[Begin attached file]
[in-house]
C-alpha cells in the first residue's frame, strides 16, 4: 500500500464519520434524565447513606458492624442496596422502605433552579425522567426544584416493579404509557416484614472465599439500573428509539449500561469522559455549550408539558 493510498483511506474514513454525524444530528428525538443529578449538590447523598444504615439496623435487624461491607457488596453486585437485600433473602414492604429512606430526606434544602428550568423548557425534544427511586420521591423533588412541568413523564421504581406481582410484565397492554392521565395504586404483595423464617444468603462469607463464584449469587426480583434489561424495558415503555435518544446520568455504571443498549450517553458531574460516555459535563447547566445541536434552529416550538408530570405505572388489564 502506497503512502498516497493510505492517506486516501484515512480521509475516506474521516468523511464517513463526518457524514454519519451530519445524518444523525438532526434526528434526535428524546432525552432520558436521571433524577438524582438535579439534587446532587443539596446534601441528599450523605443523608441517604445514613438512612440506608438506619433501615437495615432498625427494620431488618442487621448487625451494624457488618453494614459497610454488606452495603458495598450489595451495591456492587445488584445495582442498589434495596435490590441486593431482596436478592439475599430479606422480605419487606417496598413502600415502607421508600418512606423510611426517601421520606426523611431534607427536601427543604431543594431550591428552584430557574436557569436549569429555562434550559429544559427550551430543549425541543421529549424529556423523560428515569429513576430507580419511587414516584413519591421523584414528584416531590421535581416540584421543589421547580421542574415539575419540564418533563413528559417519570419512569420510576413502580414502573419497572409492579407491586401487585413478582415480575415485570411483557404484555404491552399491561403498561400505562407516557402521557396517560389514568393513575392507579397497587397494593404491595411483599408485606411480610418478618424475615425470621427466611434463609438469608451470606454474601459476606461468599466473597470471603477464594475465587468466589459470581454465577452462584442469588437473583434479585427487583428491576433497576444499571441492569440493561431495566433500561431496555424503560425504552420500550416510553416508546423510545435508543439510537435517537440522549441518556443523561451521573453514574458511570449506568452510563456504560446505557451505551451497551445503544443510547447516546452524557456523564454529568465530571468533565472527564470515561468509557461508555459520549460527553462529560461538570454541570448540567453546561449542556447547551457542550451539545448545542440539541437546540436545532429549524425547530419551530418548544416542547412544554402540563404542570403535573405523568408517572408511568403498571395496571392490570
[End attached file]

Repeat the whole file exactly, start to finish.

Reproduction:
[in-house]
C-alpha cells in the first residue's frame, strides 16, 4: 500500500464519520434524565447513606458492624442496596422502605433552579425522567426544584416493579404509557416484614472465599439500573428509539449500561469522559455549550408539558 493510498483511506474514513454525524444530528428525538443529578449538590447523598444504615439496623435487624461491607457488596453486585437485600433473602414492604429512606430526606434544602428550568423548557425534544427511586420521591423533588412541568413523564421504581406481582410484565397492554392521565395504586404483595423464617444468603462469607463464584449469587426480583434489561424495558415503555435518544446520568455504571443498549450517553458531574460516555459535563447547566445541536434552529416550538408530570405505572388489564 502506497503512502498516497493510505492517506486516501484515512480521509475516506474521516468523511464517513463526518457524514454519519451530519445524518444523525438532526434526528434526535428524546432525552432520558436521571433524577438524582438535579439534587446532587443539596446534601441528599450523605443523608441517604445514613438512612440506608438506619433501615437495615432498625427494620431488618442487621448487625451494624457488618453494614459497610454488606452495603458495598450489595451495591456492587445488584445495582442498589434495596435490590441486593431482596436478592439475599430479606422480605419487606417496598413502600415502607421508600418512606423510611426517601421520606426523611431534607427536601427543604431543594431550591428552584430557574436557569436549569429555562434550559429544559427550551430543549425541543421529549424529556423523560428515569429513576430507580419511587414516584413519591421523584414528584416531590421535581416540584421543589421547580421542574415539575419540564418533563413528559417519570419512569420510576413502580414502573419497572409492579407491586401487585413478582415480575415485570411483557404484555404491552399491561403498561400505562407516557402521557396517560389514568393513575392507579397497587397494593404491595411483599408485606411480610418478618424475615425470621427466611434463609438469608451470606454474601459476606461468599466473597470471603477464594475465587468466589459470581454465577452462584442469588437473583434479585427487583428491576433497576444499571441492569440493561431495566433500561431496555424503560425504552420500550416510553416508546423510545435508543439510537435517537440522549441518556443523561451521573453514574458511570449506568452510563456504560446505557451505551451497551445503544443510547447516546452524557456523564454529568465530571468533565472527564470515561468509557461508555459520549460527553462529560461538570454541570448540567453546561449542556447547551457542550451539545448545542440539541437546540436545532429549524425547530419551530418548544416542547412544554402540563404542570403535573405523568408517572408511568403498571395496571392490570